Amid China’s incessant attempts to change the status quo of east and south China seas, defense officials in Japan on Sunday said that they intend to closely monitor how China will increase its defense spending this year.
As per 2021’s draft budget at the annual session of the National People’s Congress, the Chinese government increased its defense budget by 6.8 per cent from last year to about 209 billion dollars. That’s around four times Japan’s defense budget for fiscal 2021, starting in April.
China has been claiming the Senkaku Islands in the East China Sea and there have been many incidents of incursions of Chinese ships in Japanese territorial waters.
Japan controls the islands but China and Taiwan also lay their claim. Japan maintains the islands as an inherent part of its territory, in terms of history and international law. It said that there is no issue of sovereignty to be resolved over them.
The Japanese government plans to call on the Chinese side to increase transparency through security talks and exchanges as they are unaware of the type of equipment Beijing is planning to deploy.
Further, they reiterated to closely analyze and monitor the activities of the Chinese military.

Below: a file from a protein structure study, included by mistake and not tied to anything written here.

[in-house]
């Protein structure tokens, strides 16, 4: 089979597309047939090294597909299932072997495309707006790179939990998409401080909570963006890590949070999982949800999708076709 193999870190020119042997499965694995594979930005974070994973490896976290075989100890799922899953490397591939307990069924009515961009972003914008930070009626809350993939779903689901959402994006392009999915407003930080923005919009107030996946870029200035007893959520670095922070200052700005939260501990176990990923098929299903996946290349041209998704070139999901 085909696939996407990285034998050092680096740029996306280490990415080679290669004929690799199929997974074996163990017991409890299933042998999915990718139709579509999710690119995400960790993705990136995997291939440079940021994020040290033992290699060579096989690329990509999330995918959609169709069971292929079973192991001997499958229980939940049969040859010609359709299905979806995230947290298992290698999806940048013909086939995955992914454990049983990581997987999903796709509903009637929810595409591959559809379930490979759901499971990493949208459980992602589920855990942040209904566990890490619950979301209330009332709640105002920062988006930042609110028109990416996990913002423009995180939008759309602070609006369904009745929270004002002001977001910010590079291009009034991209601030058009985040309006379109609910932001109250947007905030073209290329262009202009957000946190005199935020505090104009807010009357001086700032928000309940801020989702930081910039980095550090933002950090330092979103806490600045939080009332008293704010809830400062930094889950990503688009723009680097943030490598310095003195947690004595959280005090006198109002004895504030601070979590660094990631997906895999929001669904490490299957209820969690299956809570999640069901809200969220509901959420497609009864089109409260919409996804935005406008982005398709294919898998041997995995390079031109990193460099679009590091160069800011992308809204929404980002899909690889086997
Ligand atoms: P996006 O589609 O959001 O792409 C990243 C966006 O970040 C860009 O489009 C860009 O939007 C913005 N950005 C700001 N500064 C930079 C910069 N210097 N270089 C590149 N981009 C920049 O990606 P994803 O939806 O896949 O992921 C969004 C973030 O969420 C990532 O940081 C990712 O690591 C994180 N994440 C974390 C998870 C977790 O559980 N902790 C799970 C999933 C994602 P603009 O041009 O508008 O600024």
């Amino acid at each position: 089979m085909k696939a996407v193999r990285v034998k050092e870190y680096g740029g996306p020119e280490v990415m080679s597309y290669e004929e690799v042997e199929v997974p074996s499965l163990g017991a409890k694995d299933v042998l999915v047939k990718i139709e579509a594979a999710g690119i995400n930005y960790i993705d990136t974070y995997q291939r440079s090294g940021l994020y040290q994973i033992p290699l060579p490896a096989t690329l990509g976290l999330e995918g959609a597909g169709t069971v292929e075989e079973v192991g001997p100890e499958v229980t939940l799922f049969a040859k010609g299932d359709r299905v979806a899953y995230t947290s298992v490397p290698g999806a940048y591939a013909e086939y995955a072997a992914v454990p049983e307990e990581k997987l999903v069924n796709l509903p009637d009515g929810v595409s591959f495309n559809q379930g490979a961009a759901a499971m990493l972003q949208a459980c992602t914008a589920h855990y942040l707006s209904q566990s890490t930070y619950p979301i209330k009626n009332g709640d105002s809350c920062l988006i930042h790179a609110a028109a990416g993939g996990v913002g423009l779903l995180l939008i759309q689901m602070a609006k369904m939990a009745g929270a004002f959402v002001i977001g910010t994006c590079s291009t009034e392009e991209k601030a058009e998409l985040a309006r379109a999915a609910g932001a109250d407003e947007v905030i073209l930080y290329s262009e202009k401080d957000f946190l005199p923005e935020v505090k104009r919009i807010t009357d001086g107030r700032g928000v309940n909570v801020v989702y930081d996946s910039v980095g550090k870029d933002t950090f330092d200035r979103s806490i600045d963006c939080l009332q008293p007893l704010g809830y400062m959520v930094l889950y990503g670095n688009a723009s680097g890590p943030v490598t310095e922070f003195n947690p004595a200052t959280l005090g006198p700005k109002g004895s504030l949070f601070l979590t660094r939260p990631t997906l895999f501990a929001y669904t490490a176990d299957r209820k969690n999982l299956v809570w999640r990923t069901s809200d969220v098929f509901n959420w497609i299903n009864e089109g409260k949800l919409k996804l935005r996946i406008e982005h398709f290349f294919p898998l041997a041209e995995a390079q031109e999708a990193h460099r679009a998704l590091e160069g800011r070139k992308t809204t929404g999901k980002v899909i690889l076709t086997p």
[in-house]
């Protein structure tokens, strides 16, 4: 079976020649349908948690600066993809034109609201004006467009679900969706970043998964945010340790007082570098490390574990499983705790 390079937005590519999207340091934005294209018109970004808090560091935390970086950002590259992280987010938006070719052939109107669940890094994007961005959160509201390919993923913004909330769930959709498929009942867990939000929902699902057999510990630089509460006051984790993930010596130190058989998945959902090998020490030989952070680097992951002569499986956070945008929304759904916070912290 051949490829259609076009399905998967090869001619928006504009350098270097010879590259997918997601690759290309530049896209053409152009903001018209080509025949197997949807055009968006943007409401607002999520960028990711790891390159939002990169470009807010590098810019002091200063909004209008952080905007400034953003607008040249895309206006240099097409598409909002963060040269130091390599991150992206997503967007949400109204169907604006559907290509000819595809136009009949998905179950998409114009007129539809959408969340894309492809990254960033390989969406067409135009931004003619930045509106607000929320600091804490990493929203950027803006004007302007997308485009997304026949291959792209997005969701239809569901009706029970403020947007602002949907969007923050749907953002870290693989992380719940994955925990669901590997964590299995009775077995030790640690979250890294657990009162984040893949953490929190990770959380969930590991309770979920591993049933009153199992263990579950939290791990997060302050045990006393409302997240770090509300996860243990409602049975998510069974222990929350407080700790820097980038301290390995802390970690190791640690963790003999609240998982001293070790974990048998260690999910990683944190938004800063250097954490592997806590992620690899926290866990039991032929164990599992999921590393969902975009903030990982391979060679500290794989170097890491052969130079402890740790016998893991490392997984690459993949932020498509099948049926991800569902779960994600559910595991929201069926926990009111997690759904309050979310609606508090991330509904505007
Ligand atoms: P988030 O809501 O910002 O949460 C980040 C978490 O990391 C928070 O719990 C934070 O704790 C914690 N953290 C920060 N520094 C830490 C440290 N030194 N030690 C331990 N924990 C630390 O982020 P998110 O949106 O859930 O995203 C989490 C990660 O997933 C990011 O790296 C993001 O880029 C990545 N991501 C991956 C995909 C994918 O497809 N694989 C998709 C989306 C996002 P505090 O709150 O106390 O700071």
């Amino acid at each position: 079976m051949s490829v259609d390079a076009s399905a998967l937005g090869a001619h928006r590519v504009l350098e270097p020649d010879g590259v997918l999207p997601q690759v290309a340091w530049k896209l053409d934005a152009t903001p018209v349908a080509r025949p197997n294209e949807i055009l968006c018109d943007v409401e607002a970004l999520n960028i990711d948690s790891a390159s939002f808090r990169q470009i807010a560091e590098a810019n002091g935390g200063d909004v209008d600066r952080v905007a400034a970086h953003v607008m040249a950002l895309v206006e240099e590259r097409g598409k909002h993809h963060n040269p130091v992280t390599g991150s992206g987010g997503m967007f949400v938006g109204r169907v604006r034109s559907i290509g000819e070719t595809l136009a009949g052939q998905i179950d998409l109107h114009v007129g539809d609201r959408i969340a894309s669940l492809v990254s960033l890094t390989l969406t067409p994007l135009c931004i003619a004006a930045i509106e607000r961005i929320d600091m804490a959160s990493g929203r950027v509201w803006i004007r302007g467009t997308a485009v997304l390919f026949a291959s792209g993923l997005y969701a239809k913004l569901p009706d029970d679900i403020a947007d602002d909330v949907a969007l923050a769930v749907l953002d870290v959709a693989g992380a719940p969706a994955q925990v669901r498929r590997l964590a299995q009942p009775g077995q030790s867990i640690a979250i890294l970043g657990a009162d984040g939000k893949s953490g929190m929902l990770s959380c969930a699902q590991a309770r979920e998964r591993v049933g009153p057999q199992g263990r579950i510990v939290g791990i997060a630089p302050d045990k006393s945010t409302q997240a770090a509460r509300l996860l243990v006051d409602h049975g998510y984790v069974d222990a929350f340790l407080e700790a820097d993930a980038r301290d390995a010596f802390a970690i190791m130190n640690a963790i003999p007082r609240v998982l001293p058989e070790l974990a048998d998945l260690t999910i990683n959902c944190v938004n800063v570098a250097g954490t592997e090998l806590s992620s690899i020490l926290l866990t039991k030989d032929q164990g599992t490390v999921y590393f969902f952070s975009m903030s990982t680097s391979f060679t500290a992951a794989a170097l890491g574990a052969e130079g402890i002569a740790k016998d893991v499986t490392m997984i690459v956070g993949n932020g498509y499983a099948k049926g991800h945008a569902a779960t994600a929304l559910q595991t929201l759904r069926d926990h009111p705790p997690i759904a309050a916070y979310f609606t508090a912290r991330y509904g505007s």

In January, China’s top legislative body, the National People’s Congress Standing Committee, passed the coastguard law that empowers the coastguard to use “all necessary means” to deter threats posed by foreign vessels in waters “under China’s jurisdiction”.
It allows the coastguards to launch pre-emptive strikes without prior warning if commanders deem it necessary.
Under the new law, coastguard personnel can demolish structures built or installed by other countries in Chinese-claimed waters and board and inspect foreign ships in the area.
China has been increasing its maritime activities in both the South China Sea and the East China Sea over the past few months, partly in response to Beijing’s concerns over the increasing US military presence in the region because of escalating Sino-US tensions.